A haven for all creatures

We begin with dead bug pose — or, to be exact, half- dead bug pose.

(It’s also known in yoga as happy baby.) You lie on your back with both legs raised, knees bent and your hands on the balls of your feet, drawing your knees toward your chest in a great stretch for the quads. (In half dead bug, you do one leg at a time.)

As instructor Laurie Jordan talks, sometimes joking about yogis’ inability to tell right from left, we move through a series of asanas that feature variations on the sun salutation and include downward dog, a powerful pose in which the body is in an inverted V.

Yoga is about being in the moment, and the moment occurs in the Wainwright House’s Breath of Spring Room. You notice the burnished wood floor, the diaphanous white curtains that grace the large windows, never impeding the moody view of skeletal trees, Milton Harbor and a misty Manhattan skyline beyond. And you think, What would it be like to be as straight and still as those trees, as calm as that bay?

Such thoughts are natural at Wainwright House, a Rye center dedicated to mind, body and spirit and “all creatures great and small” in a 17th century-style stone château on Milton Point. It was once the home of Fonrose Wainwright Condict, whose Wainwright forebears — direct descendants of Peter Stuyvesant, the last Dutch director general of New Netherland, which became New York — built summer homes along Stuyvesant Avenue that include Wainwright House, La Panetière restaurant and Coveleigh Club.

“She wrote a book called ‘Those Who Went Before,’” says Annie Gaillard, a board member and Pelham-based landscaper who did the center’s grounds. “That should tell you a lot about Fonrose. She was interested in family and tradition, and the church fell into that interest.”

Indeed, Condict was a member of Christ Church in Rye and a friend of the Rev. Norman Vincent Peale, author of “The Power of Positive Thinking,” who once stayed at Wainwright House. (A room is dedicated to him on the second floor.) In 1951, she donated the 5-acre site, including the sculpture gardens, to be a center for her humanitarian goals. In the early years, the Laymen’s Movement — which included such leaders as John D. Rockefeller Jr. and President Dwight D. Eisenhower — hosted United Nations’ conferences at Wainwright House. (Former U.N. Secretary-General Dag Hammarskjöld, whose marvelous book “Markings” can be summed up with his credo “Not I, but God in me,” donated the furnishings to Wainwright House’s Meditation Room.)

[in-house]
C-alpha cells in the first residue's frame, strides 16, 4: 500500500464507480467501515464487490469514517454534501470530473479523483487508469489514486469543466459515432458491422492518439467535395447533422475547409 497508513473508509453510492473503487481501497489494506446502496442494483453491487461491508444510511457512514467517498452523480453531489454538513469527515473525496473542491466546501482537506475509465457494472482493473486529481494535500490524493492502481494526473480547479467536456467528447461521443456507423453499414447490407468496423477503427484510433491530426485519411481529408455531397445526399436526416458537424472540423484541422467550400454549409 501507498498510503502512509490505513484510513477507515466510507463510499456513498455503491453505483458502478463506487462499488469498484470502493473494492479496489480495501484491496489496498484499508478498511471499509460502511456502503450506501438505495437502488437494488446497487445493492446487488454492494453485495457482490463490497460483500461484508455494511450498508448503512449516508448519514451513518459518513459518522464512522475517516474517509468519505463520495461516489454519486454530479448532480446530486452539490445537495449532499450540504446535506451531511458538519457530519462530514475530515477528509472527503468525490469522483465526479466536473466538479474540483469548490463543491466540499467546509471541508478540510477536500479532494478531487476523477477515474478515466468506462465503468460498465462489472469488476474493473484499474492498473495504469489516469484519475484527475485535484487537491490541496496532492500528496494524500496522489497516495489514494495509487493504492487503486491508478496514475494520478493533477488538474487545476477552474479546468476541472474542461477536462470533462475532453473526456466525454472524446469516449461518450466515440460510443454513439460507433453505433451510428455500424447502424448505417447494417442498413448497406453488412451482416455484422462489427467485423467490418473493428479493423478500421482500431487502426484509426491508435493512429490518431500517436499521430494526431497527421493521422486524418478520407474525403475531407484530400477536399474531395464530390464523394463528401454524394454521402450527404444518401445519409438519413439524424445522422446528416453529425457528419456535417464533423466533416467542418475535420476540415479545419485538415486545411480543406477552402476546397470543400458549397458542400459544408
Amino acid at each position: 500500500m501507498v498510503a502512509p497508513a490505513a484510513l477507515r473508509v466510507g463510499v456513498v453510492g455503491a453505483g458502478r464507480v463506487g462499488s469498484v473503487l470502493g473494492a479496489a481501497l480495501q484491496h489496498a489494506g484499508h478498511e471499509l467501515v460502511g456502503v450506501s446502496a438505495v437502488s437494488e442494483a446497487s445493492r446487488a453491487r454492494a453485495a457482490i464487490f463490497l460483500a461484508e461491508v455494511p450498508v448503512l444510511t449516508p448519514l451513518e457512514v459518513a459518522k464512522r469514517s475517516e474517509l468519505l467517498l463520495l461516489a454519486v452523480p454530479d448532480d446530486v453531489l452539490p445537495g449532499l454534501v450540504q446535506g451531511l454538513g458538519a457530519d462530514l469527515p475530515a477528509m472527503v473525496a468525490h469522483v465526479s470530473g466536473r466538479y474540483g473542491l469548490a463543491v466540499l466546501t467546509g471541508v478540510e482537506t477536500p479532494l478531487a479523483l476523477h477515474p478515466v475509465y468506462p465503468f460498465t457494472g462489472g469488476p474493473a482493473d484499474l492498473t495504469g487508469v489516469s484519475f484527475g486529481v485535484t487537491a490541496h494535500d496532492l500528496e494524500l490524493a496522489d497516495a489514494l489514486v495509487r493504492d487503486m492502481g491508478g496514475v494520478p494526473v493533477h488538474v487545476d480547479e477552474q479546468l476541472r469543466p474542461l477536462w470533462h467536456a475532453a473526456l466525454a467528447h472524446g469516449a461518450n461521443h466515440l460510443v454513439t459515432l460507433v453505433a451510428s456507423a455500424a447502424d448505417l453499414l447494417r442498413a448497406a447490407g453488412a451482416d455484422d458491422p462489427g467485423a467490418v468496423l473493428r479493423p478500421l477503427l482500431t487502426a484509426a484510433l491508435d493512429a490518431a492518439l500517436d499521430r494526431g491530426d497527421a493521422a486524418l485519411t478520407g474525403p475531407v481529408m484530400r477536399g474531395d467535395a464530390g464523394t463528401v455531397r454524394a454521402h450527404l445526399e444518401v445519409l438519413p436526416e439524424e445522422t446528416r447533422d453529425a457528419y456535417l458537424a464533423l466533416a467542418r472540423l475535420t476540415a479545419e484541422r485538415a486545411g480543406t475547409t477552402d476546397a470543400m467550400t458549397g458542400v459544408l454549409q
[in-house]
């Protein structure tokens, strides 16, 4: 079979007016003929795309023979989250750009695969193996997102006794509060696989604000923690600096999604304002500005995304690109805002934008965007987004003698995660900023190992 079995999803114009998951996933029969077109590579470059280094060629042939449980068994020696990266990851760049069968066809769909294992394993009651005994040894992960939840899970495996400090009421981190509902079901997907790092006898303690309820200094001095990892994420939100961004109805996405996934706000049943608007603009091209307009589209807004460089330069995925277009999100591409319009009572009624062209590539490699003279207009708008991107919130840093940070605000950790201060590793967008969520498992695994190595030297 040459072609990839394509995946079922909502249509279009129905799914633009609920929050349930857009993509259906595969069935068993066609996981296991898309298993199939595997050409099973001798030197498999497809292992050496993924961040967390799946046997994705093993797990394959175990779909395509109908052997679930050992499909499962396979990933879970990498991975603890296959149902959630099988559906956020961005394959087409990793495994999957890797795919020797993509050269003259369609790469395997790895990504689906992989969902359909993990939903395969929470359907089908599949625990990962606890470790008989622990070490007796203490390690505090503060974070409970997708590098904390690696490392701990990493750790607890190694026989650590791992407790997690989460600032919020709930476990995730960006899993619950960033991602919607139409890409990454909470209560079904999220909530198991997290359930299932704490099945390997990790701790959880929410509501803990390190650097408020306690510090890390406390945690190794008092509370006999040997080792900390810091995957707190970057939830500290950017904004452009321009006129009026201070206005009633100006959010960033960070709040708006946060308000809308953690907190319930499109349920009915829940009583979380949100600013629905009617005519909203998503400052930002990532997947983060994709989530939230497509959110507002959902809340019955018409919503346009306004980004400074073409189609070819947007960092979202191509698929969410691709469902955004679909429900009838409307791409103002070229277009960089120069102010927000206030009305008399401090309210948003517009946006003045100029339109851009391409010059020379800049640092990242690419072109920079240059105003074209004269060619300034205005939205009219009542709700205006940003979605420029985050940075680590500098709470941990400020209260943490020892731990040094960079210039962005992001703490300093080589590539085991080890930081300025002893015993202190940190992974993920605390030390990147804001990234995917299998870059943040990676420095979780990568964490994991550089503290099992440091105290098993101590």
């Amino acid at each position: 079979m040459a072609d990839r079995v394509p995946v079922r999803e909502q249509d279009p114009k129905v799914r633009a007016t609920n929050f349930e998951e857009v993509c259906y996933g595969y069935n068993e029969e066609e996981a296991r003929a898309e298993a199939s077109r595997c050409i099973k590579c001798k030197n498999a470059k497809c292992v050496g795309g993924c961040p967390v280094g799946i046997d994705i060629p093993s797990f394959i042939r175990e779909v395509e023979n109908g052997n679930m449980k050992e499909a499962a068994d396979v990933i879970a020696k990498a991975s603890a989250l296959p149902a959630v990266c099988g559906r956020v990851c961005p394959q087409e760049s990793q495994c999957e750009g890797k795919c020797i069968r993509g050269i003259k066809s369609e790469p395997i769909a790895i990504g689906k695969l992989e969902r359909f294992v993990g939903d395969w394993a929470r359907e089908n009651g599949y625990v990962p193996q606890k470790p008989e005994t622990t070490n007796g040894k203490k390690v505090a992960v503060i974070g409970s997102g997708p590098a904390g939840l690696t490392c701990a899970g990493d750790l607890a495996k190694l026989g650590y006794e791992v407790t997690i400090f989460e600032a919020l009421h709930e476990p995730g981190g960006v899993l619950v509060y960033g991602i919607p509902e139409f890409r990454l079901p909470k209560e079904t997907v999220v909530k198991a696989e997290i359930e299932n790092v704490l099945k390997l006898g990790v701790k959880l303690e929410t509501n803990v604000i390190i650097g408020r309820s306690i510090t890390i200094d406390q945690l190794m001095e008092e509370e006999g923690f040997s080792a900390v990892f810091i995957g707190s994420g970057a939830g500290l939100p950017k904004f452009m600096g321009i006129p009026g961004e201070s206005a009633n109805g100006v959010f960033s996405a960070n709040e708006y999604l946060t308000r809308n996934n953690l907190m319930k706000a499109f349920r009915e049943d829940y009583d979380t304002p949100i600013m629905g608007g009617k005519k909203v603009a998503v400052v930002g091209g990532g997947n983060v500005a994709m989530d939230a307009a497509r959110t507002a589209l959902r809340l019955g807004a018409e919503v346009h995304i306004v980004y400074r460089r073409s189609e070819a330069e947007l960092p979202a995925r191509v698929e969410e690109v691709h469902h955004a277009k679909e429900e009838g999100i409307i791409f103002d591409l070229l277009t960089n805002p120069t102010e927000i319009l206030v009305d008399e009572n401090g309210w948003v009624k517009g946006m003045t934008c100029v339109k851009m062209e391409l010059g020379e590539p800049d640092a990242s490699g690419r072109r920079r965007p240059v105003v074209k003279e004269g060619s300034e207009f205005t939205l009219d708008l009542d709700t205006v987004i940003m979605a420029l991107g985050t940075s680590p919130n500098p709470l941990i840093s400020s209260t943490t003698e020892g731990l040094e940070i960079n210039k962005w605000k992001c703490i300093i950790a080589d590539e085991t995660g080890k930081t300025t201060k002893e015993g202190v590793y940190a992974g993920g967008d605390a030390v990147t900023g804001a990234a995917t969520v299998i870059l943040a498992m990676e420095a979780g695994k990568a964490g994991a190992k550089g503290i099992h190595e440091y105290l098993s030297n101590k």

The center was incorporated in 1981. Today, it is the oldest nonprofit, nonsectarian holistic learning center in the United States. “We have become inspired by our legacy, a milieu of service and a celebration of different faiths,” says Lexy Tomaino, a board member and Rye resident. “We look to go back to our roots.”

The center does so with a five-prong focus on:

1. PHYSICAL HEALTH. There are classes in yoga, tai chi, qigong and ballroom dancing, including Jordan’s introductory yoga class and a monthly “Vino and Vinyasa” series for yogis who want to socialize afterward.

2. EMOTIONAL HEALTH. This includes a continuing series of discussions with parents and experts on Thursday evenings and/or Friday mornings on “Raising Boys,” a timely subject given the number of school shootings by young men.

3. CONNECTING TO THE ARTS. There are music brunches slated for April 15 (with Stamford-born drummer Joe Corsello) and Mother’s Day and a five-week “Creativity and Mindfulness” workshop with Michelle Levy (April 14 through May 19).

4. ENVIRONMENTAL APPRECIATION. The organic landscaping is home to a variety of animals, including birds of prey, foxes and possums, as well as the Meditation Garden, the Rose Garden and the Labyrinth, a seven-cycle creation that is the only green, blooming labyrinth in Westchester County. There’s also a biannual “Paws on Pillows” project, creating toys for animals in shelters.

5. SPIRITUALISM. Wainwright House welcomes people of all faiths.

And all persuasions and walks of life, Tomaino says. The center is looking to start an Encircle program for LGBTQ youth similar to the one begun in Utah. Wainwright House is also hoping to find an underwriter for a community garden, because, in the end, it is a community place.

“I’ve taught yoga in a lot of places, but this is one place where people say, ‘Why haven’t I come here before?’” Jordan says. “It’s called Wainwright House, and they feel they’ve come home.”

Wainwright House also hosts weddings and retreats. For more, visit wainwright.org.

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